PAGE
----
The Last of Us Part II Review: The Best Game On PlayStation

It’s been seven long years since Ellie and Joel’s epic journey across America catapulted Naughty Dog to the very top of storytelling in gaming. The brave move into more mature themes paid off in spades with some of the best moment to moment combat and tense presentation gamers had ever experienced.

Frankly, there is little doubt that 2013’s blockbuster was the very best single-player experience ever released on PlayStation.

Following on from the original, Naughty Dog hasn’t just beaten all expectations with The Last of Us Part II (TLOU2), it’s taken the story in a bold, perhaps even divisive direction that consistently surprises throughout its roughly 20-hour campaign.

It’s also a gruesome, uncomfortable and thought-provoking experience that pushes adult themes rarely seen to this degree in videogames. Culminating in one final moment that made me question certain aspects of characters I had grown to love, TLOU2 delivers a narrative that few will expect (spoilers aside).  

Ellie Is Older But Further Emotionally Flawed…  

Five years have passed since the events of the original game. Ellie, now 19, is the same complicated yet loveable character you remember but you quickly notice the signs of her emotional instability.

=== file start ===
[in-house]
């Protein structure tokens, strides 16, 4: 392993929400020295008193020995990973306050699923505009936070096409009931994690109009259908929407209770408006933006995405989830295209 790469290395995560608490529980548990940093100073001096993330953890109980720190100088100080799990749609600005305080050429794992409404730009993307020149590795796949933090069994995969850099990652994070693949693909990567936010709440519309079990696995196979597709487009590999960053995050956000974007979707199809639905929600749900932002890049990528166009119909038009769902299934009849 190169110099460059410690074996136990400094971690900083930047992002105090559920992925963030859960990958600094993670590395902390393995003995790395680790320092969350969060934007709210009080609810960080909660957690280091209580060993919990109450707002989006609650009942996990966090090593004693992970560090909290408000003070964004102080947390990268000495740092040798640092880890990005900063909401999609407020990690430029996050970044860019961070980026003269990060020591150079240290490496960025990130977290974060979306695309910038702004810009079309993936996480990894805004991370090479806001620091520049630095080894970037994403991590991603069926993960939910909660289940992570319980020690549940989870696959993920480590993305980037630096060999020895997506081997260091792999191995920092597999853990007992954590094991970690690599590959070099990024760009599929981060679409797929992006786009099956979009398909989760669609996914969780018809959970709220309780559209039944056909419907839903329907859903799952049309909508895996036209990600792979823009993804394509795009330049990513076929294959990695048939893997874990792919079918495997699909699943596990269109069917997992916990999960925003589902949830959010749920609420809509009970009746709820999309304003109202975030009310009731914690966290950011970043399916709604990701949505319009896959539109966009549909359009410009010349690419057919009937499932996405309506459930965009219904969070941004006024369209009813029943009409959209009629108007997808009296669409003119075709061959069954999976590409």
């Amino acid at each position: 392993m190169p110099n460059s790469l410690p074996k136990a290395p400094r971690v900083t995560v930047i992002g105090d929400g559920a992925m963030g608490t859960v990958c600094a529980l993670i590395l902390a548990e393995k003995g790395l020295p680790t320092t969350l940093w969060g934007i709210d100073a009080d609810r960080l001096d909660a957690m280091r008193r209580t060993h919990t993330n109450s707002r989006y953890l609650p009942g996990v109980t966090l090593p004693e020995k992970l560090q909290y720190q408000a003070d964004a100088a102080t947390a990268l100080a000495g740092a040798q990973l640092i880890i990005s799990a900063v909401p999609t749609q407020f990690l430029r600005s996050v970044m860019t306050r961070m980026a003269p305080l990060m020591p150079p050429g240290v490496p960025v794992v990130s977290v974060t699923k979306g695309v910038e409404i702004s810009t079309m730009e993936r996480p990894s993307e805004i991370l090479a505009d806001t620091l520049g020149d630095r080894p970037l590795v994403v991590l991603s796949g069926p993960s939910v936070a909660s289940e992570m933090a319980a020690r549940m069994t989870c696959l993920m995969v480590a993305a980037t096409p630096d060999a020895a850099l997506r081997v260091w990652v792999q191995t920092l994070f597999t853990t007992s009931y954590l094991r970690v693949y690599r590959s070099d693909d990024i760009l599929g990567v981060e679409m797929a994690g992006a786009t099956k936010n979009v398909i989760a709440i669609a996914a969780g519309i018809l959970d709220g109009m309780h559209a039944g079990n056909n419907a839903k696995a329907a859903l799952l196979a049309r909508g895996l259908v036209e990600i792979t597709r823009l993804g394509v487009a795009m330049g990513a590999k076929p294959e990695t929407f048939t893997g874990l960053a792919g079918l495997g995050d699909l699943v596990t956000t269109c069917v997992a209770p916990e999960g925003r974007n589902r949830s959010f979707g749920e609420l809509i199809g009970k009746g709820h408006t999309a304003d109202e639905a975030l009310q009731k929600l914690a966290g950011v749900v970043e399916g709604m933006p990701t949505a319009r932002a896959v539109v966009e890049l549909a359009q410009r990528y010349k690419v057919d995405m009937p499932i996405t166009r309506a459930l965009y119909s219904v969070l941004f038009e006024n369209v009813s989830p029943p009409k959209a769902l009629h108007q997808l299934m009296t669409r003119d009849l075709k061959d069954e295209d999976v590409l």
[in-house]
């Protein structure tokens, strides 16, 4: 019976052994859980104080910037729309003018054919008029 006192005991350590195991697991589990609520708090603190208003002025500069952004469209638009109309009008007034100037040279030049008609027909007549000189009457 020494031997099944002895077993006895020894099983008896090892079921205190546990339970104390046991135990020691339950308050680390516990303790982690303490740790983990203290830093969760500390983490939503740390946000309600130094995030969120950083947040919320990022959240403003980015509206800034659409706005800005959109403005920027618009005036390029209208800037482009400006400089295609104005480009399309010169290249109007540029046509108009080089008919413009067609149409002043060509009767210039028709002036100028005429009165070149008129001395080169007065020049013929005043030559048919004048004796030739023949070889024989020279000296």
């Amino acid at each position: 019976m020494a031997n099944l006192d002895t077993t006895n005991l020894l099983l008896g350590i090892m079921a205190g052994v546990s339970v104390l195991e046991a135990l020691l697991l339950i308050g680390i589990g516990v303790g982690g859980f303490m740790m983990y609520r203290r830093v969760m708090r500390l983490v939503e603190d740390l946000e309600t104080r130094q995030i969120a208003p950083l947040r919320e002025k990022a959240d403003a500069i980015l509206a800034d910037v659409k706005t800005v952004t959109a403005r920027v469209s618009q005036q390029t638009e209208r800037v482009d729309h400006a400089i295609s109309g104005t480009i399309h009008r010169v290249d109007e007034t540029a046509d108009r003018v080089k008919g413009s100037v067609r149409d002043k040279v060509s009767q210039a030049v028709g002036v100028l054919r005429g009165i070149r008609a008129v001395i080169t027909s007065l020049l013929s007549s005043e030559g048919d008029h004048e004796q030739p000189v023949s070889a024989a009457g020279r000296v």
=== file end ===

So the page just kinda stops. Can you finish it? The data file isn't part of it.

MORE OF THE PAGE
Joel is back and carries the weight of his decisions from the end of the last game but remains unchanged in it being the right thing to do.

There is a high degree of tension between Ellie and Joel from the outset, unanswered questions from the ending of the last game linger in Ellie’s mind while Joel remains the typical protector at all costs, refusing to even talk about why he didn’t leave her in that hospital last time round.

Tommy is also back for another stint, standing by his brother Joel and also maintaining a key sense of duty to protect Ellie.

The safe surroundings of Jackson introduce us to several new characters early in the game. Namely, new friend and growing love interest Dina who rides alongside Ellie on a day of patrol in the snow. The connection between the two is noticeable from the outset, presenting a truly innocent fledgling love story that is frequent during the early events in the game.

There is also Jesse, former boyfriend of Dina who in almost every way is one of the most chilled out characters despite the challenging moments he finds himself in along the way.

We then meet Abby. And yes, as it turns out, Abby is that female character fans first saw during the second teaser trailer for the game back in 2017.

Abby’s part in the story emerges very early on, and without giving spoilers away, she becomes an integral part of the overall campaign. Abby’s motivations are complicated and she is far from the typical one-dimensional part of the story to serve Ellie’s wider journey that many may want.